In Area IV, incumbent and board president Ellen Lindgren will again run unopposed.
Each year, three seats on the nine-member school board are up for election. Citizens residing in those areas are eligible to run. The spring election will be held Tuesday, April 2.
Greer vs. Dahmen
Greer said the school board has worked effectively to address important issues during his initial term – noting accomplishments like passing a successful building referendum with widespread public support and improving school safety and security.
“I think it’s been a good three years in many ways,” Greer said. “We’ve addressed some important issues; not just overcrowding but school security as well.”
“I’ve always taken the long view,” Greer continued. “I went into this ‘eyes wide open’ and my goal has always been to do what’s best for the kids.”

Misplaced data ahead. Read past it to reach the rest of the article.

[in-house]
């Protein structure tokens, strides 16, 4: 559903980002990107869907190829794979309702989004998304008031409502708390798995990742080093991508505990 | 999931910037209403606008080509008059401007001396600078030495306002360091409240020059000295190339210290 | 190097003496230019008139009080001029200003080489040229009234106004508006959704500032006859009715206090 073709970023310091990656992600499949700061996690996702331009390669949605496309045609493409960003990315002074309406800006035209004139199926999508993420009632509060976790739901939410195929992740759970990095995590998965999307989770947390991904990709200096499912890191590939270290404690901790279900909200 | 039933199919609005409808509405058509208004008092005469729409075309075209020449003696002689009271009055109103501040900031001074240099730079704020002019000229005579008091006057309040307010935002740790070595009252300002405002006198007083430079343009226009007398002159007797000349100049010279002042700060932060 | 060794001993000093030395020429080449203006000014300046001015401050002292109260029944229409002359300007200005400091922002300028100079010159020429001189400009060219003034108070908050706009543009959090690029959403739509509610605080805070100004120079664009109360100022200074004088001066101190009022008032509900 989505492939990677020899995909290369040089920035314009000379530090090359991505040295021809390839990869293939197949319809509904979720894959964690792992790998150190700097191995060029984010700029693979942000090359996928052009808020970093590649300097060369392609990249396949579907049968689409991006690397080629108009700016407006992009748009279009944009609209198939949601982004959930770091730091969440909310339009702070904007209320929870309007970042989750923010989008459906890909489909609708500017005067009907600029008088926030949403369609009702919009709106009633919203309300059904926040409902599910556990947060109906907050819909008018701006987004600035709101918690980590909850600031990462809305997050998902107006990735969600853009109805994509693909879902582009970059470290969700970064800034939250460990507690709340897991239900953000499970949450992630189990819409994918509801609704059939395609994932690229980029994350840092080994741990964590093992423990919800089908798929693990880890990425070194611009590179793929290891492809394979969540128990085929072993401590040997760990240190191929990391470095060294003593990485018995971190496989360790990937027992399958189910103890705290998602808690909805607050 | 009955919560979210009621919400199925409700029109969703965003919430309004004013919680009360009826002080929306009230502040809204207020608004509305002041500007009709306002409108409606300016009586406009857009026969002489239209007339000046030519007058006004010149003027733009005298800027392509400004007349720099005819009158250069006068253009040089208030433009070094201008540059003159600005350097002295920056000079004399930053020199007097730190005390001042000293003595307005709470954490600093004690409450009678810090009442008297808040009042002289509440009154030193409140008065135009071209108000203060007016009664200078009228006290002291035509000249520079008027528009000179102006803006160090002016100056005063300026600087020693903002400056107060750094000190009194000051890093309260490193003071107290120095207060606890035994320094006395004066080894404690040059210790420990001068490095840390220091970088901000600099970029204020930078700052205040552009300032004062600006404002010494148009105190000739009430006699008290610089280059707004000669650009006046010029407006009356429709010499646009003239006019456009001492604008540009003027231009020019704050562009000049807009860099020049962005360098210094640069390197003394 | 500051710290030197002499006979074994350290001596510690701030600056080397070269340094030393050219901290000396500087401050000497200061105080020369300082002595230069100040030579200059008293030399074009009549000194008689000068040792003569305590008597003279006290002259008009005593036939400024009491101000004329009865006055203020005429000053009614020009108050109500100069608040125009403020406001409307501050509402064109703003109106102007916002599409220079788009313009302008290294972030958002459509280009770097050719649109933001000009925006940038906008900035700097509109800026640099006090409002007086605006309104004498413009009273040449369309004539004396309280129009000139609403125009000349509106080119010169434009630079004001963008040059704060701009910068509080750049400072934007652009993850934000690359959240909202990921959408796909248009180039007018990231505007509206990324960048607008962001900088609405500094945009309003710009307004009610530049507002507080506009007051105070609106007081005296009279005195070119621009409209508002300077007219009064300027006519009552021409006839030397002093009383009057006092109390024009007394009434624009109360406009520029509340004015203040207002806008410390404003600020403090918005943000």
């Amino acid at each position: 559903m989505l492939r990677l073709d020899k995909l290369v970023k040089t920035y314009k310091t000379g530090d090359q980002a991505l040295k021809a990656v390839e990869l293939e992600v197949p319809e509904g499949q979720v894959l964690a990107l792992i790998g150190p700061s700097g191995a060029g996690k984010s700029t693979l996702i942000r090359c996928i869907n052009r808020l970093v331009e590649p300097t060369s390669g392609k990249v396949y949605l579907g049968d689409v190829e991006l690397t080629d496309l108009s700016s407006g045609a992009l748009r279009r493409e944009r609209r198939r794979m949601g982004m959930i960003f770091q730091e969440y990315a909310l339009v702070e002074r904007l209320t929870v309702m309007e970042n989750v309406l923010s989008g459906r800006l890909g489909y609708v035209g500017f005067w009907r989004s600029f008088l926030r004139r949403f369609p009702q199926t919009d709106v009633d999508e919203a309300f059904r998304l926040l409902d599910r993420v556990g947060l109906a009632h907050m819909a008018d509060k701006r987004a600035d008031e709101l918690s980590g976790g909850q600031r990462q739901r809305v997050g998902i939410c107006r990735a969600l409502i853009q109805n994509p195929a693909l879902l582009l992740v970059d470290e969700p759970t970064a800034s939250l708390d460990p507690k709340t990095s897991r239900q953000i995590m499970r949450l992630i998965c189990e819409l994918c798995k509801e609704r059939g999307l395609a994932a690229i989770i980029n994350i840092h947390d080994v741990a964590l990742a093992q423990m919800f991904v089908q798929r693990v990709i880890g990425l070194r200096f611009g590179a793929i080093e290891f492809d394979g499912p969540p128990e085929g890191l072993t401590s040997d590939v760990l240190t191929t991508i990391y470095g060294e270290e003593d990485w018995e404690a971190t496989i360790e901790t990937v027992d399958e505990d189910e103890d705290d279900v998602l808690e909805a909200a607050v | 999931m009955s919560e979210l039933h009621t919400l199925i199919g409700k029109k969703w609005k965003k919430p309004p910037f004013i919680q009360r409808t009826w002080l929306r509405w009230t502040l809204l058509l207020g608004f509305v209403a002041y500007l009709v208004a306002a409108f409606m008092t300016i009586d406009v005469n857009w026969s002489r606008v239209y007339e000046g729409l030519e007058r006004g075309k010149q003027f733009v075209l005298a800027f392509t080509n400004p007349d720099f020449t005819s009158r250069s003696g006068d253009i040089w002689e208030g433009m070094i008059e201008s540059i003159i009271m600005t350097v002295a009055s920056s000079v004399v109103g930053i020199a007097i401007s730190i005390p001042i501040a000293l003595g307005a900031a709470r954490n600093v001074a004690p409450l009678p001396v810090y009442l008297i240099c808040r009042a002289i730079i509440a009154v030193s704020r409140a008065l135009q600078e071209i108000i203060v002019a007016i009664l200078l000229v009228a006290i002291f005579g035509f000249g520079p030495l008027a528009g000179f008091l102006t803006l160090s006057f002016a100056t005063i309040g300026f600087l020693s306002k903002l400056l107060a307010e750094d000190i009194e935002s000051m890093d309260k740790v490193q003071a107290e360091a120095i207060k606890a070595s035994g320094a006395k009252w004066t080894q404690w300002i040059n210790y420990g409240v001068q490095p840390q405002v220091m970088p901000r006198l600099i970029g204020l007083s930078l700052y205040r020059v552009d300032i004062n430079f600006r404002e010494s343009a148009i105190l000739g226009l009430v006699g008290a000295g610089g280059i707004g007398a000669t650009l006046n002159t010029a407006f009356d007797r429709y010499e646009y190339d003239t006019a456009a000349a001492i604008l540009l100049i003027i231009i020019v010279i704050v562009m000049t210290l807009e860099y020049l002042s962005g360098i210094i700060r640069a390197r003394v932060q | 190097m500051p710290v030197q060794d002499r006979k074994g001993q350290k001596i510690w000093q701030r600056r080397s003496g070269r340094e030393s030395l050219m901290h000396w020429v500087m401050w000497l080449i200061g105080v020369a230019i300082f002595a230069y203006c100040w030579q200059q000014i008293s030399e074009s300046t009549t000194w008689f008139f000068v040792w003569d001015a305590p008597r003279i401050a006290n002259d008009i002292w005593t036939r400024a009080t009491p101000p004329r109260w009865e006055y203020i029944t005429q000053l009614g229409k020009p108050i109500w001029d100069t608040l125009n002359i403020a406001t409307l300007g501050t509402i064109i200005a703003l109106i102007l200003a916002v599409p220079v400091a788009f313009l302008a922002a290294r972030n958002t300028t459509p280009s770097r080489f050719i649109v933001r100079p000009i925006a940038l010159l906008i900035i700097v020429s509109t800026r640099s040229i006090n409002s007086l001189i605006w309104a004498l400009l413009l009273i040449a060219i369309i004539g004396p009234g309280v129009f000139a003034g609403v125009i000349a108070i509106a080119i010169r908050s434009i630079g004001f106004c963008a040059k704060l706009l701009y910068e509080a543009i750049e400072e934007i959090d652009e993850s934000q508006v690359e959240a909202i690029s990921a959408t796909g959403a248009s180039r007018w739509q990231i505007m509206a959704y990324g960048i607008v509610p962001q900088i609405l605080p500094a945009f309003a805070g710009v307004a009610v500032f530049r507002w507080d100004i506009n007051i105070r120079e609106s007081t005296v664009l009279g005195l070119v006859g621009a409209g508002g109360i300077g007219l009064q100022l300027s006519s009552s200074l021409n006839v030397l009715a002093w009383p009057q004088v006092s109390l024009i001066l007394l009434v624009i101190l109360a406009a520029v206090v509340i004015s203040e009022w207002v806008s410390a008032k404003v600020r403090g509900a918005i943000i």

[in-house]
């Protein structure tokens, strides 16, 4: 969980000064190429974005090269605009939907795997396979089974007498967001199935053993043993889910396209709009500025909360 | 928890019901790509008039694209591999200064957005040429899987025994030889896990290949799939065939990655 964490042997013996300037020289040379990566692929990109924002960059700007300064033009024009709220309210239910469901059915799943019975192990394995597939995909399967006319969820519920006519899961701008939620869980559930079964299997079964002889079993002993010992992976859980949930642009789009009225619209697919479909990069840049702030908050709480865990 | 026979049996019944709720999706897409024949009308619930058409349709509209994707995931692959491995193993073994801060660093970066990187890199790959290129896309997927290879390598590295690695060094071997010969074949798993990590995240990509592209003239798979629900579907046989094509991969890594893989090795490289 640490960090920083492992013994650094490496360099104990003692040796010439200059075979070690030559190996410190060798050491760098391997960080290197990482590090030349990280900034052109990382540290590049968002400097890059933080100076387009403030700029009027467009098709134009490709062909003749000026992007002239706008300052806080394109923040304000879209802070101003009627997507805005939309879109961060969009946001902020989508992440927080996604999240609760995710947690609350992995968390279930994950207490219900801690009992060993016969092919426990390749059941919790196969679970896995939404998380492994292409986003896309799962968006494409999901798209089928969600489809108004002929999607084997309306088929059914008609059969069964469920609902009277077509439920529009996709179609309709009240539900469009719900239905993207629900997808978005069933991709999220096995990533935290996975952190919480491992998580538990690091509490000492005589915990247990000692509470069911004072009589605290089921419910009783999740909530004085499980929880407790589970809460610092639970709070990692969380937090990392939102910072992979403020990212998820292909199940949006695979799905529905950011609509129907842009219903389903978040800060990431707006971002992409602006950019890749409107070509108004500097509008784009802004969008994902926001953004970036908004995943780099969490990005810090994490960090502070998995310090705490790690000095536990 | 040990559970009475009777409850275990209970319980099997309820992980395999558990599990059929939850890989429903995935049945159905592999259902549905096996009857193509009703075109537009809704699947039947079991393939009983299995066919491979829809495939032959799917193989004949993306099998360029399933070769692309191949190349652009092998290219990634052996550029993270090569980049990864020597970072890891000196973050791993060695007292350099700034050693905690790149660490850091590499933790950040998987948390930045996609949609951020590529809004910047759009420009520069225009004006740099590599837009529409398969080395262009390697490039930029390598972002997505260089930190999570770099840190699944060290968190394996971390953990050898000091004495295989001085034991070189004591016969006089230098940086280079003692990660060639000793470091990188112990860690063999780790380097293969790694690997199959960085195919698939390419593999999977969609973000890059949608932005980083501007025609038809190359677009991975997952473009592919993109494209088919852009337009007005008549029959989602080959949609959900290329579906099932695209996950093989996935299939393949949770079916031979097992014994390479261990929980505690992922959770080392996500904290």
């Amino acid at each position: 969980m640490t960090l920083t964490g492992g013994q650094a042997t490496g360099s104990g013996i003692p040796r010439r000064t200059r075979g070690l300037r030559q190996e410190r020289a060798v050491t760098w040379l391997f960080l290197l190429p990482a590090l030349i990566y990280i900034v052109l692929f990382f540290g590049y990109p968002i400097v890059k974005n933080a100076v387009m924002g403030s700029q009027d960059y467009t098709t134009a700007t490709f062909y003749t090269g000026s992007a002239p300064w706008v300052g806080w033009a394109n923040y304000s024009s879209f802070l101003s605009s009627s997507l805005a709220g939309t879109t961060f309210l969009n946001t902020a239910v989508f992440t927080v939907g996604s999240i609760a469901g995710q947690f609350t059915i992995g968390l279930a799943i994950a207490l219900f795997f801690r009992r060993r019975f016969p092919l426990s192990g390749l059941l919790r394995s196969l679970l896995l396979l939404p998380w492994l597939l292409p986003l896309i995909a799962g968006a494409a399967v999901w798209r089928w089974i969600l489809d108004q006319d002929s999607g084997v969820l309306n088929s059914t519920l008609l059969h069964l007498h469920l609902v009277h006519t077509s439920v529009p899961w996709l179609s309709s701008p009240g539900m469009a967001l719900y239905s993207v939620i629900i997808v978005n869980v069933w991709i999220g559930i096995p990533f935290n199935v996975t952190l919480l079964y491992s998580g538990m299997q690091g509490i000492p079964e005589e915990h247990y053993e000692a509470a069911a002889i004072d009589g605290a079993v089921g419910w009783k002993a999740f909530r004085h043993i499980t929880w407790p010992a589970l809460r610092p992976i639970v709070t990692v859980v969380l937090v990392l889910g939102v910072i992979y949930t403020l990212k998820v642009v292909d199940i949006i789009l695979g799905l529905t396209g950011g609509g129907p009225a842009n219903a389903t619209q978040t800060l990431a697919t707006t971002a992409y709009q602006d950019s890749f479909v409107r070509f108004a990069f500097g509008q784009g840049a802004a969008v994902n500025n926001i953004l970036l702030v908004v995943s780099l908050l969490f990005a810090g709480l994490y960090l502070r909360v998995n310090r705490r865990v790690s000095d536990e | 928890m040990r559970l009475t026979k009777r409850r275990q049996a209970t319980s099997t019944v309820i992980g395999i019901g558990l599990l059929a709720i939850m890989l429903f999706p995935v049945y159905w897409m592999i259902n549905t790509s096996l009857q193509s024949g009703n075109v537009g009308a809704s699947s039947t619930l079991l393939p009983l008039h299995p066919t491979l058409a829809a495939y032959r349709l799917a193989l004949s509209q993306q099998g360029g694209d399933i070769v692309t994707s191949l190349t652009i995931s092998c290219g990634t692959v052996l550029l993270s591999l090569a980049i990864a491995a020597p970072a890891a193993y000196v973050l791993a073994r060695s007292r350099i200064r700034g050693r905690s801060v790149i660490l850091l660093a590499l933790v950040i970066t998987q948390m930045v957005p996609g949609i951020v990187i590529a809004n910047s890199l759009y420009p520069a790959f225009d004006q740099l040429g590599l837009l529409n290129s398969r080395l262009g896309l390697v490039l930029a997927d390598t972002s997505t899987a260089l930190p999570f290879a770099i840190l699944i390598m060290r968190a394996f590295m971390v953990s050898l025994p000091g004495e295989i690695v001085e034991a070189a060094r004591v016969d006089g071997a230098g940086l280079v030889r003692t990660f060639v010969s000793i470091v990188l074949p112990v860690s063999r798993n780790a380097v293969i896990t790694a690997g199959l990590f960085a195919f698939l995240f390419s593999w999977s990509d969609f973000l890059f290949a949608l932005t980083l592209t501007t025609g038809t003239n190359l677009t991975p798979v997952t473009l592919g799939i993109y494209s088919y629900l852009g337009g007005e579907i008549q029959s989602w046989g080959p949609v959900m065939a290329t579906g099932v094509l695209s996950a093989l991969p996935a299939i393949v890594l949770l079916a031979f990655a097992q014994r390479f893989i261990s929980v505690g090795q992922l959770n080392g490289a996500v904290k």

Superintendent Don Johnson said there are legitimate legal questions surrounding whether or not Dahmen could be a voting member of the school board without violating state statutes. Citing the Government Accountability Board’s guidelines, Greer also questioned whether Dahmen could be certified as a candidate.
Annette Ashley, clerk of the MCPASD School Board, on Tuesday confirmed that Greer had filed a challenge to Dahmen’s nomination paperwork. The challenge was based on the fact that Dahmen turned in photocopies of the signatures required to run for office, rather than originals.
Chapter 4 of the Government Accountability Board’s administrative rules, which are based on state statute and carry the weight of law, are referenced in Greer’s challenge and state: “Nomination papers, recall petitions, and … campaign finance reports … may not be filed with the filing officer by facsimile process. Nomination papers and recall petitions shall not be considered filed with the filing officer until the signed original of each nomination paper and each recall petition is received in the offices of the filing officer.”